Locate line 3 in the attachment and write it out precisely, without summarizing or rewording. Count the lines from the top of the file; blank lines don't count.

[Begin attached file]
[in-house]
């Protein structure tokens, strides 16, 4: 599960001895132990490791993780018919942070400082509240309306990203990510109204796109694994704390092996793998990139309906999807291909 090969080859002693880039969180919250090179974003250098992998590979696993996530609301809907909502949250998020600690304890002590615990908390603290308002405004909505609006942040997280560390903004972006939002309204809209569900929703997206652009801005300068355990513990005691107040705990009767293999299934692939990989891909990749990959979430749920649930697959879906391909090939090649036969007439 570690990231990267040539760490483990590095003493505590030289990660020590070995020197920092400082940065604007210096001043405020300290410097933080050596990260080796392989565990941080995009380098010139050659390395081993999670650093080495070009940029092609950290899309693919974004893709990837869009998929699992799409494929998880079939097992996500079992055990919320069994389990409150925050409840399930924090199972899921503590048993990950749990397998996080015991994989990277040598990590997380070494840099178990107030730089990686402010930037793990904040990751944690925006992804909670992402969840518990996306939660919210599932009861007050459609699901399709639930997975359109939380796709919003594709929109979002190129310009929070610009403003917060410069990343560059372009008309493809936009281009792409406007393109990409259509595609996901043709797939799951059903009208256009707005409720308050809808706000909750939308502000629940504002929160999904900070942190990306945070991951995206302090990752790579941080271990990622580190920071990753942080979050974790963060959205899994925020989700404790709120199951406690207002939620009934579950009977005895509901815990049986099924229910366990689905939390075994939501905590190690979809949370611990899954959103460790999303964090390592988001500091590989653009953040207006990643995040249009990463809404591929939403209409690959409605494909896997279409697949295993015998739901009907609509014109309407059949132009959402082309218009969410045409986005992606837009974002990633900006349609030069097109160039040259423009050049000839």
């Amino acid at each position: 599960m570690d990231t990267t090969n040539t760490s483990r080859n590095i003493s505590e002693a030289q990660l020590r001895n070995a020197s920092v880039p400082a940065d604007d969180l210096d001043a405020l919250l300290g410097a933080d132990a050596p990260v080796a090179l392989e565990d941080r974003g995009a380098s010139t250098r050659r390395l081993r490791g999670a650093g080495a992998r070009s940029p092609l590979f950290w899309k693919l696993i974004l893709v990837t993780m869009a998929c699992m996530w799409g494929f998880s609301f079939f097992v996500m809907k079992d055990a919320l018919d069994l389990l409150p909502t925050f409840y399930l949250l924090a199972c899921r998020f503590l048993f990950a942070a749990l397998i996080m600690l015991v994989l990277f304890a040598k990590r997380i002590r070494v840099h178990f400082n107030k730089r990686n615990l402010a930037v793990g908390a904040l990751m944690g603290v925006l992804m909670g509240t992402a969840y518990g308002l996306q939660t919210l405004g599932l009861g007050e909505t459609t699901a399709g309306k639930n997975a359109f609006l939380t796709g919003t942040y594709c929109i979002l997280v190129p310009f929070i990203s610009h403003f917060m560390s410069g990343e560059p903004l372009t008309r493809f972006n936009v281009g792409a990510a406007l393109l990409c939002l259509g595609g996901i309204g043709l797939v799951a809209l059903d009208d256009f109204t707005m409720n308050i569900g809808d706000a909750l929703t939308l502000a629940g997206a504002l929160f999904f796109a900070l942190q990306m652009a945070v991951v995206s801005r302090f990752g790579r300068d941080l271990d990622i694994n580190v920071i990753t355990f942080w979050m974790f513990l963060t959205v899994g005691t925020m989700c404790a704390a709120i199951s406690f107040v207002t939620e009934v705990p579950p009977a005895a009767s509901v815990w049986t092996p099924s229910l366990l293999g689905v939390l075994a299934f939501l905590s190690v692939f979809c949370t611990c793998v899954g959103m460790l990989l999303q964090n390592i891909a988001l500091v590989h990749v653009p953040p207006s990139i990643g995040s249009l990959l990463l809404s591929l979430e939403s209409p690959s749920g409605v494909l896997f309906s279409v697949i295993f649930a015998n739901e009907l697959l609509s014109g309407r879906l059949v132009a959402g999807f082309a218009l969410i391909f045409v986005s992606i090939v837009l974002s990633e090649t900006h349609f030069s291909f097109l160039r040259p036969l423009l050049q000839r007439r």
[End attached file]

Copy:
């Amino acid at each position: 599960m570690d990231t990267t090969n040539t760490s483990r080859n590095i003493s505590e002693a030289q990660l020590r001895n070995a020197s920092v880039p400082a940065d604007d969180l210096d001043a405020l919250l300290g410097a933080d132990a050596p990260v080796a090179l392989e565990d941080r974003g995009a380098s010139t250098r050659r390395l081993r490791g999670a650093g080495a992998r070009s940029p092609l590979f950290w899309k693919l696993i974004l893709v990837t993780m869009a998929c699992m996530w799409g494929f998880s609301f079939f097992v996500m809907k079992d055990a919320l018919d069994l389990l409150p909502t925050f409840y399930l949250l924090a199972c899921r998020f503590l048993f990950a942070a749990l397998i996080m600690l015991v994989l990277f304890a040598k990590r997380i002590r070494v840099h178990f400082n107030k730089r990686n615990l402010a930037v793990g908390a904040l990751m944690g603290v925006l992804m909670g509240t992402a969840y518990g308002l996306q939660t919210l405004g599932l009861g007050e909505t459609t699901a399709g309306k639930n997975a359109f609006l939380t796709g919003t942040y594709c929109i979002l997280v190129p310009f929070i990203s610009h403003f917060m560390s410069g990343e560059p903004l372009t008309r493809f972006n936009v281009g792409a990510a406007l393109l990409c939002l259509g595609g996901i309204g043709l797939v799951a809209l059903d009208d256009f109204t707005m409720n308050i569900g809808d706000a909750l929703t939308l502000a629940g997206a504002l929160f999904f796109a900070l942190q990306m652009a945070v991951v995206s801005r302090f990752g790579r300068d941080l271990d990622i694994n580190v920071i990753t355990f942080w979050m974790f513990l963060t959205v899994g005691t925020m989700c404790a704390a709120i199951s406690f107040v207002t939620e009934v705990p579950p009977a005895a009767s509901v815990w049986t092996p099924s229910l366990l293999g689905v939390l075994a299934f939501l905590s190690v692939f979809c949370t611990c793998v899954g959103m460790l990989l999303q964090n390592i891909a988001l500091v590989h990749v653009p953040p207006s990139i990643g995040s249009l990959l990463l809404s591929l979430e939403s209409p690959s749920g409605v494909l896997f309906s279409v697949i295993f649930a015998n739901e009907l697959l609509s014109g309407r879906l059949v132009a959402g999807f082309a218009l969410i391909f045409v986005s992606i090939v837009l974002s990633e090649t900006h349609f030069s291909f097109l160039r040259p036969l423009l050049q000839r007439r």